If you select robotic prostate surgery your chances of enjoying sex after prostate surgery are very high. Robotic prostatectomy is a minimally invasive prostate removal. It is considered one of the best treatment options for prostate cancer due to its success rate and fast recovery rate.

The da Vinci robotic prostate cancer surgery system enables the surgeon to make precise movements. This ensures cancer-removal efficiency and sparing of the nerves and muscles that are responsible for the sexual function.

However, it is absolutely critical to choose a robotic surgeon with a high case volume and extensive prostate surgery experience. The robot does not perform the surgery and technology is no guarantee of success.

Dr. Samadi explains how the preservation of sexual function is possible:

If my only responsibility was to remove the cancerous prostate, my job would be much easier, he acknowledges, But patients deserve much more than that. It was paramount that I find a way to remove the prostate gland without damaging functions critical to a comfortable and enjoyable life after recovery.

The Test Is Often Not Needed

Most men with high PSAs dont have prostate cancer. Their high PSAs might be due to:

  • An enlarged prostate gland.
  • Recent sexual activity.
  • A recent, long bike ride.

Up to 25% of men with high PSAs may have prostate cancer, depending on age and PSA level. But most of these cancers do not cause problems. It is common for older men to have some cancer cells in their prostate glands. These cancers are usually slow to grow. They are not likely to spread beyond the prostate. They usually dont cause symptoms, or death.

Studies show that routine PSA tests of 1,000 men ages 55 to 69 prevent one prostate cancer death. But the PSA also has risks.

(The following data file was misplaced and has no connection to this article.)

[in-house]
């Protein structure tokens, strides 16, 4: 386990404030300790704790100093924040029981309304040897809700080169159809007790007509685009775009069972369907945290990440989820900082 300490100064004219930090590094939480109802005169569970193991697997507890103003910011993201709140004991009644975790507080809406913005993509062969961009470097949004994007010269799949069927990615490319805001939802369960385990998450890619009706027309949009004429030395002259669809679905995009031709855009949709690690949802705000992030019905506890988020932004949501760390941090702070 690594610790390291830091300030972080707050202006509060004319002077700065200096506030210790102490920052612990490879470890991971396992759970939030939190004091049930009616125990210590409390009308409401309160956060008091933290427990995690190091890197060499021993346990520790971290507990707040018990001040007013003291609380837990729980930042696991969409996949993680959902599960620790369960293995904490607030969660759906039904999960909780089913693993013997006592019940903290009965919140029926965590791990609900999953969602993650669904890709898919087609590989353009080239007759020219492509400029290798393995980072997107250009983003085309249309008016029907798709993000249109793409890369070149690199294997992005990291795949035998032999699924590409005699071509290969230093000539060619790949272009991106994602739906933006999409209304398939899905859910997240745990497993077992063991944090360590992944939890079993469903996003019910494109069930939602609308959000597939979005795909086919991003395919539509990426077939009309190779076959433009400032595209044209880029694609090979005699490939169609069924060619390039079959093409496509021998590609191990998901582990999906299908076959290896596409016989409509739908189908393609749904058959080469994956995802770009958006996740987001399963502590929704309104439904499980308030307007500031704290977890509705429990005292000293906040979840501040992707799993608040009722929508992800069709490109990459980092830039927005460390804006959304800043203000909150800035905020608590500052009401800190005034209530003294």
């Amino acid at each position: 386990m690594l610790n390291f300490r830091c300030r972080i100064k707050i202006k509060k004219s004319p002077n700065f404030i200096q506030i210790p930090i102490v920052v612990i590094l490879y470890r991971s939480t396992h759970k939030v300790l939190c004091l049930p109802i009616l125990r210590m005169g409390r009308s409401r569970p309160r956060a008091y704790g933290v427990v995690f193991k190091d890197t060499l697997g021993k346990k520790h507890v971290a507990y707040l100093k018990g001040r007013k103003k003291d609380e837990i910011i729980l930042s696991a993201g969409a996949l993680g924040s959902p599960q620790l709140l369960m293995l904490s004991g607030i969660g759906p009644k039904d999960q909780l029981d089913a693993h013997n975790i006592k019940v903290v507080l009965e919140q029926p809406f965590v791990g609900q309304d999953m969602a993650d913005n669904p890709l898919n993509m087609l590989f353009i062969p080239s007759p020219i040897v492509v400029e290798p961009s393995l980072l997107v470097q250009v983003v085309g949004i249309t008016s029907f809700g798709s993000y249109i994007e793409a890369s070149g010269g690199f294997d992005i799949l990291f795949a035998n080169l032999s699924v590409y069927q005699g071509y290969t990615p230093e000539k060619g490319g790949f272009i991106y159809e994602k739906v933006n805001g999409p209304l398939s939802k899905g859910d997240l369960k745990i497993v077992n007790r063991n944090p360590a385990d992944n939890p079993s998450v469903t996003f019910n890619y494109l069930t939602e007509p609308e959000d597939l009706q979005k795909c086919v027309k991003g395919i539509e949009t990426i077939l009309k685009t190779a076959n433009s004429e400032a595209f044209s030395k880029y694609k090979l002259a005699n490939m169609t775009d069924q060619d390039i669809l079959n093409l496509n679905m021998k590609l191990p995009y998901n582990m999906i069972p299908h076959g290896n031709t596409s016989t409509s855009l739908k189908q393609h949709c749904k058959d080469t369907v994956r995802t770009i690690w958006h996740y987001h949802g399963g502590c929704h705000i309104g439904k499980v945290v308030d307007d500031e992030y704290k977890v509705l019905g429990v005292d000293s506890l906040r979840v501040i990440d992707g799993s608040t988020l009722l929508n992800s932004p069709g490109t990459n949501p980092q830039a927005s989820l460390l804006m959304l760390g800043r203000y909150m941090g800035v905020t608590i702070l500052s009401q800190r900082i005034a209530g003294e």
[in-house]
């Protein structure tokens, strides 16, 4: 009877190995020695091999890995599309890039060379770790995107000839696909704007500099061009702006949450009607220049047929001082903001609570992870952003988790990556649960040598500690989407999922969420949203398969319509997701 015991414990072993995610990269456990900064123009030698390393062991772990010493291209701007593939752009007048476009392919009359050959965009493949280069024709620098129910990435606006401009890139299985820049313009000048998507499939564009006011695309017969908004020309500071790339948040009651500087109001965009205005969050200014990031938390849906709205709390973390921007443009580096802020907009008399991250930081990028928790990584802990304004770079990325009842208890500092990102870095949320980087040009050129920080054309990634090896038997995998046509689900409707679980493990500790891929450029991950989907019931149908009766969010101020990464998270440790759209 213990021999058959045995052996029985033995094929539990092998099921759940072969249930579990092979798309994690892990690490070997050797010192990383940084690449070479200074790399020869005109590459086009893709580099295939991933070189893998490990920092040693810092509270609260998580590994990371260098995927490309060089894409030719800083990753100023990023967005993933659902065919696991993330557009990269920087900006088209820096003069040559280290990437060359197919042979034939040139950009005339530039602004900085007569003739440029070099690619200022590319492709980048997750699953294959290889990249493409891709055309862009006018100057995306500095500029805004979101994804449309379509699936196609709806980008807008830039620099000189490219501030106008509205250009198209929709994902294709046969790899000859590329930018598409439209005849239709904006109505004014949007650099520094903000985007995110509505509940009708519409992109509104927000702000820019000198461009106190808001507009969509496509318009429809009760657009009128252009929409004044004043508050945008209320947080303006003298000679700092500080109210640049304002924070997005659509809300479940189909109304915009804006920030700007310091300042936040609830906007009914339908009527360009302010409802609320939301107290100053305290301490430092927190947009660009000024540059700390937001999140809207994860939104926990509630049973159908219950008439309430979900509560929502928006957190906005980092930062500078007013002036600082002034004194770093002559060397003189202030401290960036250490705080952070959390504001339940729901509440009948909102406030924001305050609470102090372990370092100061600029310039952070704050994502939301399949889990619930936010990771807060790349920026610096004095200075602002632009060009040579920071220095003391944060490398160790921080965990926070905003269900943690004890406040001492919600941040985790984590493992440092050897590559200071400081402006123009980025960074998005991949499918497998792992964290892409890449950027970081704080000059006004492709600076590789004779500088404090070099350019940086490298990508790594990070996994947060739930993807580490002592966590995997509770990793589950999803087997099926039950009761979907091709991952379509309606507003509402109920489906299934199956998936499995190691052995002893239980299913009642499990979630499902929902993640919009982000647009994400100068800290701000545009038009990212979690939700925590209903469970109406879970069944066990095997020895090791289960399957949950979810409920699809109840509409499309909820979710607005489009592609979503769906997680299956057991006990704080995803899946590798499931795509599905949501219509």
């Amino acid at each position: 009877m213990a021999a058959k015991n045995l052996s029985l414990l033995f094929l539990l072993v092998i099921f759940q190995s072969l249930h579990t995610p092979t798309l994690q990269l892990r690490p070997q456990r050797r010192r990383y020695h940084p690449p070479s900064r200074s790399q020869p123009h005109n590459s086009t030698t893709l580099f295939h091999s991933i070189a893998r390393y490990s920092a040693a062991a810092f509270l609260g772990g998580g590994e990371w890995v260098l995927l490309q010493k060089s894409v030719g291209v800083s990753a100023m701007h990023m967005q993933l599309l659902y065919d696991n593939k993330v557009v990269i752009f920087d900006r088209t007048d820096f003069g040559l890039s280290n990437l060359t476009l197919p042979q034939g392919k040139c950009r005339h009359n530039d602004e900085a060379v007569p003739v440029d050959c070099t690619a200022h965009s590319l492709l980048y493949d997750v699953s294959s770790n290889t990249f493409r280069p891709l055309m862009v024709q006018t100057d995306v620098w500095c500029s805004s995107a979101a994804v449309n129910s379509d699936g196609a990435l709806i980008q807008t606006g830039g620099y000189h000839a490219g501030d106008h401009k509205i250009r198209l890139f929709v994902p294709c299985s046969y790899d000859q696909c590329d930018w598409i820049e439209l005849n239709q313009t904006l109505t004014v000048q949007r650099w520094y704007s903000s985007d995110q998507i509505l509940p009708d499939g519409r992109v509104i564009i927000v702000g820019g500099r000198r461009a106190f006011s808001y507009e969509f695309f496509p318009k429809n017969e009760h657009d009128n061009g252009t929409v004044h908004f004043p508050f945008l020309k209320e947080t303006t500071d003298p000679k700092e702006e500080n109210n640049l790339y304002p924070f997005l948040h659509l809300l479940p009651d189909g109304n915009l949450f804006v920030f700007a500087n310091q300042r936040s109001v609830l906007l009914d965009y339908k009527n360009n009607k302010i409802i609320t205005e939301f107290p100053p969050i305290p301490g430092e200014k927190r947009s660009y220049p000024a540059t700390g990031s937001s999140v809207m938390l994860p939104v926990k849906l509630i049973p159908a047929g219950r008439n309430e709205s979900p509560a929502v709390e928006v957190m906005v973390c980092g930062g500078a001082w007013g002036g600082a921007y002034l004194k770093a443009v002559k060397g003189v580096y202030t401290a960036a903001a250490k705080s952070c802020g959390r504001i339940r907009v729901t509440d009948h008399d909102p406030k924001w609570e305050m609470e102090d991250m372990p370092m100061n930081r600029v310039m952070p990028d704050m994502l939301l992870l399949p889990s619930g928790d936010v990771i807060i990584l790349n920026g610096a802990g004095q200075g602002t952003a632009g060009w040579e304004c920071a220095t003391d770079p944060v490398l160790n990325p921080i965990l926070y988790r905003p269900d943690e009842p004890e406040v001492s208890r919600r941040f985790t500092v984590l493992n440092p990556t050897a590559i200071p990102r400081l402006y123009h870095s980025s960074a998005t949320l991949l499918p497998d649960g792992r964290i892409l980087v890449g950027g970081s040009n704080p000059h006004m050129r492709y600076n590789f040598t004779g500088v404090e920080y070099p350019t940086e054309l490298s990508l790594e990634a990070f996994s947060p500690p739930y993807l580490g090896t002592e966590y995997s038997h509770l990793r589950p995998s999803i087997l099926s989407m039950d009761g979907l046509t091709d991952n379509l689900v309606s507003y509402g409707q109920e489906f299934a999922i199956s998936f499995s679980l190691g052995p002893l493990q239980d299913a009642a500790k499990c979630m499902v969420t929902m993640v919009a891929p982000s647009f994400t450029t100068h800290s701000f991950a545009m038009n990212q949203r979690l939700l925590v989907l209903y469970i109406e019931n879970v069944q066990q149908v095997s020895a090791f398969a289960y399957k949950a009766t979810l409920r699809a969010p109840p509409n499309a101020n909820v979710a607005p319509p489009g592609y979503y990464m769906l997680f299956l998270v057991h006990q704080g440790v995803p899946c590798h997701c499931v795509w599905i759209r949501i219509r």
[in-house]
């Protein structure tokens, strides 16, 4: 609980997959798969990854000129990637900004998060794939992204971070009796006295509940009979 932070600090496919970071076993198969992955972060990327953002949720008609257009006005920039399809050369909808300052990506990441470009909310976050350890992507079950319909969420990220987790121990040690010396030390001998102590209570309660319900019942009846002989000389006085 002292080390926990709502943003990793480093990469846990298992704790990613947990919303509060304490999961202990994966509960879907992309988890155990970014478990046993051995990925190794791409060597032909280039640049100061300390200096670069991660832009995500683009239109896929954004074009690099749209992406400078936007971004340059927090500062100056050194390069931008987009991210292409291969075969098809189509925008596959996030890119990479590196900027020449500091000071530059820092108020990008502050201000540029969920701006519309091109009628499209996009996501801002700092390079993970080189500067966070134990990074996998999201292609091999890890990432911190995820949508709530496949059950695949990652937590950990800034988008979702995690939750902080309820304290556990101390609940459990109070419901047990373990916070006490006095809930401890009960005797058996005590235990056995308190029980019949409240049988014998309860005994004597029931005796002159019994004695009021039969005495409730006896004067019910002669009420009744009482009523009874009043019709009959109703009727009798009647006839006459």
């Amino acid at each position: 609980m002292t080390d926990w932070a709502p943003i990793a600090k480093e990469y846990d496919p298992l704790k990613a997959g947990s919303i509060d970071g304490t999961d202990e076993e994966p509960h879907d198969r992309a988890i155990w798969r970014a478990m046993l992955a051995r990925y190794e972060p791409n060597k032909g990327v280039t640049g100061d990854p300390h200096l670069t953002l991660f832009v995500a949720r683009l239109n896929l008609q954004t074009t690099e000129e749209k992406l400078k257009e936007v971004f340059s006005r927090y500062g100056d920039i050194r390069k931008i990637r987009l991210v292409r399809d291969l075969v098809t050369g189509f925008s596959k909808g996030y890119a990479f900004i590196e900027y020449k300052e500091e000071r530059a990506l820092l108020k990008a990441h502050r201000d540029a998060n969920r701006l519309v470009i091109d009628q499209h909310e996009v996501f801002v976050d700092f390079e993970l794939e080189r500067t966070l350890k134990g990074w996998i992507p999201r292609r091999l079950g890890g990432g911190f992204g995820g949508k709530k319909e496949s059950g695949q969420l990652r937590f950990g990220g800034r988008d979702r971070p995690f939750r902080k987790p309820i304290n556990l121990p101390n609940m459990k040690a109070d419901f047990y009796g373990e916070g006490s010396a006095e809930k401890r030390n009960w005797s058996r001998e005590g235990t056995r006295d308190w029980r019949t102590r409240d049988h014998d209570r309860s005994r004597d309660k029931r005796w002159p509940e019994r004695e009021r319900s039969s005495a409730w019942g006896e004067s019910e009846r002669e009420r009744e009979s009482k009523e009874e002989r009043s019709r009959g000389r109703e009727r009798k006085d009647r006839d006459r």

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Staging Of Prostate Cancer

Doctors will use the results of your prostate examination, biopsy and scans to identify the “stage” of your prostate cancer .

The stage of the cancer will determine which types of treatments will be necessary.

If prostate cancer is diagnosed at an early stage, the chances of survival are generally good.

What Are The Different Types Of Prostate Cancer Surgery

What you need to know about prostate cancer

The most common one is called a radical prostatectomy. In this procedure, the entire prostate gland is removed, along with some of the surrounding tissue. In some cases, nearby lymph nodes are removed as well. There are several surgical approaches for this, including traditional open surgery. We can also use minimally invasive procedures, such as laparoscopic surgery and robot-assisted laparoscopic surgery.

A critical aspect of a radical prostatectomy is tailoring it to the individual features of each mans cancer. One size does not fit all. This means the exact same procedure is not appropriate for every person. The location, size, and other features of the cancer are considered to design an operation that is appropriate for the person.

In a laparoscopic radical prostatectomy, a surgeon inserts a tiny camera called a laparoscope through a small cut in the abdomen. The camera gives doctors a magnified, high-definition picture of the prostate gland. With that image as a guide, the surgeon can remove the prostate, seminal vesicles, and lymph nodes using special tools.